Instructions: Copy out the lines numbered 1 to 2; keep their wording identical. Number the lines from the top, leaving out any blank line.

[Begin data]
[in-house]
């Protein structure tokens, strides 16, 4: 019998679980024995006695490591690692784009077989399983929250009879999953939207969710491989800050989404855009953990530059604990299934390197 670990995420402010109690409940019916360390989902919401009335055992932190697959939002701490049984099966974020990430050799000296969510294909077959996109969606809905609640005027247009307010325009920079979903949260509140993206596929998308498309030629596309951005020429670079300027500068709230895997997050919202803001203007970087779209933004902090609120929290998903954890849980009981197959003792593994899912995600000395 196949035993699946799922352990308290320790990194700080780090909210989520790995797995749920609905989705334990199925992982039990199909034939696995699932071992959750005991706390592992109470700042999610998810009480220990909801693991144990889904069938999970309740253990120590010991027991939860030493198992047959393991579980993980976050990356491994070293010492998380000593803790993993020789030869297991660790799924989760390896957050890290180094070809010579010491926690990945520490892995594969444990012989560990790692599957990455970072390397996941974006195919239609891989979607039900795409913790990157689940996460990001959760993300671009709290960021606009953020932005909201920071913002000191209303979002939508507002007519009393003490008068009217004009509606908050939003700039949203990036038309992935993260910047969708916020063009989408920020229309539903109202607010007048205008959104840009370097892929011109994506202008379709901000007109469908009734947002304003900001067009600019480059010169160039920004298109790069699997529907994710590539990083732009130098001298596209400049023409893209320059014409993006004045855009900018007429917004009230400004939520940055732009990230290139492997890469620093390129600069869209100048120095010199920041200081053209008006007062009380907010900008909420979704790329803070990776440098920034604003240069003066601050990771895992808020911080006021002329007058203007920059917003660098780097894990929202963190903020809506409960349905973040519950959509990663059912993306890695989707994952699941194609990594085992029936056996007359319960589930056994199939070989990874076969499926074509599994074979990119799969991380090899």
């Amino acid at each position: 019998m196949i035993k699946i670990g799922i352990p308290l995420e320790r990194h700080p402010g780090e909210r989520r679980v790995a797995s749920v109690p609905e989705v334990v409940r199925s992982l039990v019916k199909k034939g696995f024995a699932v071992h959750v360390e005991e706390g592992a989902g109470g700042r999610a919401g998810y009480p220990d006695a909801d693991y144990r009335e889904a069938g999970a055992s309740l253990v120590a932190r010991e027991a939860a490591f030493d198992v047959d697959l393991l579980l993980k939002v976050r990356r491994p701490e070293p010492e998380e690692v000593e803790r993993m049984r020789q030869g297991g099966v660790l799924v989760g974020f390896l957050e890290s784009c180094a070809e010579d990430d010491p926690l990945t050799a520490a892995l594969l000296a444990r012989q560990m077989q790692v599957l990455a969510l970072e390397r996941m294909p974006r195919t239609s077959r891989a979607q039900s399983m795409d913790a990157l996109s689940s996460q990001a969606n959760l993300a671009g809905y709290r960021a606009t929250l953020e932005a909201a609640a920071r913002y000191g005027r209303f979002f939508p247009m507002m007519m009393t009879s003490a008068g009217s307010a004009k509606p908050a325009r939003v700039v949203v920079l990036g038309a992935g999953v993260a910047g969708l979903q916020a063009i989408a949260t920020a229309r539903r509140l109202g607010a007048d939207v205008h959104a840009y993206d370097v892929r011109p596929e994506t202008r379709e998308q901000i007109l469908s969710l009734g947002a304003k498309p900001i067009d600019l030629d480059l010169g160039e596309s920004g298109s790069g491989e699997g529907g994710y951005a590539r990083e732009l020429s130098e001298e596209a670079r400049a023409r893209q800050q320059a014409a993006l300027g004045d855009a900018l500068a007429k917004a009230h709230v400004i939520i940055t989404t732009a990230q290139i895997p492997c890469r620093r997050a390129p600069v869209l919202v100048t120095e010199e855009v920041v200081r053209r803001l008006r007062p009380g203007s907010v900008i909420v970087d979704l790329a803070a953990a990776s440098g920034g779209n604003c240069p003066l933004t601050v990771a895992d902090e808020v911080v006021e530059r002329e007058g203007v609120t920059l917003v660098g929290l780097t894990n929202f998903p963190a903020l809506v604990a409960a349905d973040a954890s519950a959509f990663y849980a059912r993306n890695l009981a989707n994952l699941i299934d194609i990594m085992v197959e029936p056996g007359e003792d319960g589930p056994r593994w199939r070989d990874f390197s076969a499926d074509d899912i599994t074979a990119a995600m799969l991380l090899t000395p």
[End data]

[in-house]
């Protein structure tokens, strides 16, 4: 019998679980024995006695490591690692784009077989399983929250009879999953939207969710491989800050989404855009953990530059604990299934390197 670990995420402010109690409940019916360390989902919401009335055992932190697959939002701490049984099966974020990430050799000296969510294909077959996109969606809905609640005027247009307010325009920079979903949260509140993206596929998308498309030629596309951005020429670079300027500068709230895997997050919202803001203007970087779209933004902090609120929290998903954890849980009981197959003792593994899912995600000395 196949035993699946799922352990308290320790990194700080780090909210989520790995797995749920609905989705334990199925992982039990199909034939696995699932071992959750005991706390592992109470700042999610998810009480220990909801693991144990889904069938999970309740253990120590010991027991939860030493198992047959393991579980993980976050990356491994070293010492998380000593803790993993020789030869297991660790799924989760390896957050890290180094070809010579010491926690990945520490892995594969444990012989560990790692599957990455970072390397996941974006195919239609891989979607039900795409913790990157689940996460990001959760993300671009709290960021606009953020932005909201920071913002000191209303979002939508507002007519009393003490008068009217004009509606908050939003700039949203990036038309992935993260910047969708916020063009989408920020229309539903109202607010007048205008959104840009370097892929011109994506202008379709901000007109469908009734947002304003900001067009600019480059010169160039920004298109790069699997529907994710590539990083732009130098001298596209400049023409893209320059014409993006004045855009900018007429917004009230400004939520940055732009990230290139492997890469620093390129600069869209100048120095010199920041200081053209008006007062009380907010900008909420979704790329803070990776440098920034604003240069003066601050990771895992808020911080006021002329007058203007920059917003660098780097894990929202963190903020809506409960349905973040519950959509990663059912993306890695989707994952699941194609990594085992029936056996007359319960589930056994199939070989990874076969499926074509599994074979990119799969991380090899």